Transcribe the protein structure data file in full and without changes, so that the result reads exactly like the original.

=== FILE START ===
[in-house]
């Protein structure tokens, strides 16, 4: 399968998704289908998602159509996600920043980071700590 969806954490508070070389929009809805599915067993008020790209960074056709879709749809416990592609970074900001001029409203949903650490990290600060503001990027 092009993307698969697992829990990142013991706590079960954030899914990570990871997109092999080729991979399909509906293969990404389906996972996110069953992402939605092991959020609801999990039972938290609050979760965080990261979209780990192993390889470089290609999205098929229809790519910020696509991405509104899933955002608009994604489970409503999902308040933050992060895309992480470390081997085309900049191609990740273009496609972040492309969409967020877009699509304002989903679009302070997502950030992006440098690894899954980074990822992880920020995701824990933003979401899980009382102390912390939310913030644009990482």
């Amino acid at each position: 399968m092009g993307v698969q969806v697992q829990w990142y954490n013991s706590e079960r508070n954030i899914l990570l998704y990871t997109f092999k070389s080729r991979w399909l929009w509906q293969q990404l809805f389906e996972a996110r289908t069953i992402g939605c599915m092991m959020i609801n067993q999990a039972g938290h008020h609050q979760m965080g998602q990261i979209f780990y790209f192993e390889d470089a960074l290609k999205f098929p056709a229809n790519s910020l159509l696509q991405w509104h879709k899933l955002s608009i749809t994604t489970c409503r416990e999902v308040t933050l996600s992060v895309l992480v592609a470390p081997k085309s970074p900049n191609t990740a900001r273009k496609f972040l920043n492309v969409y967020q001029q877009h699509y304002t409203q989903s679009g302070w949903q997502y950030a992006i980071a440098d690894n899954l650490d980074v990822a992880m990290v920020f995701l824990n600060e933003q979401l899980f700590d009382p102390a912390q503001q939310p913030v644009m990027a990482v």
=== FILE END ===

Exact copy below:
[in-house]
């Protein structure tokens, strides 16, 4: 399968998704289908998602159509996600920043980071700590 969806954490508070070389929009809805599915067993008020790209960074056709879709749809416990592609970074900001001029409203949903650490990290600060503001990027 092009993307698969697992829990990142013991706590079960954030899914990570990871997109092999080729991979399909509906293969990404389906996972996110069953992402939605092991959020609801999990039972938290609050979760965080990261979209780990192993390889470089290609999205098929229809790519910020696509991405509104899933955002608009994604489970409503999902308040933050992060895309992480470390081997085309900049191609990740273009496609972040492309969409967020877009699509304002989903679009302070997502950030992006440098690894899954980074990822992880920020995701824990933003979401899980009382102390912390939310913030644009990482």
């Amino acid at each position: 399968m092009g993307v698969q969806v697992q829990w990142y954490n013991s706590e079960r508070n954030i899914l990570l998704y990871t997109f092999k070389s080729r991979w399909l929009w509906q293969q990404l809805f389906e996972a996110r289908t069953i992402g939605c599915m092991m959020i609801n067993q999990a039972g938290h008020h609050q979760m965080g998602q990261i979209f780990y790209f192993e390889d470089a960074l290609k999205f098929p056709a229809n790519s910020l159509l696509q991405w509104h879709k899933l955002s608009i749809t994604t489970c409503r416990e999902v308040t933050l996600s992060v895309l992480v592609a470390p081997k085309s970074p900049n191609t990740a900001r273009k496609f972040l920043n492309v969409y967020q001029q877009h699509y304002t409203q989903s679009g302070w949903q997502y950030a992006i980071a440098d690894n899954l650490d980074v990822a992880m990290v920020f995701l824990n600060e933003q979401l899980f700590d009382p102390a912390q503001q939310p913030v644009m990027a990482v």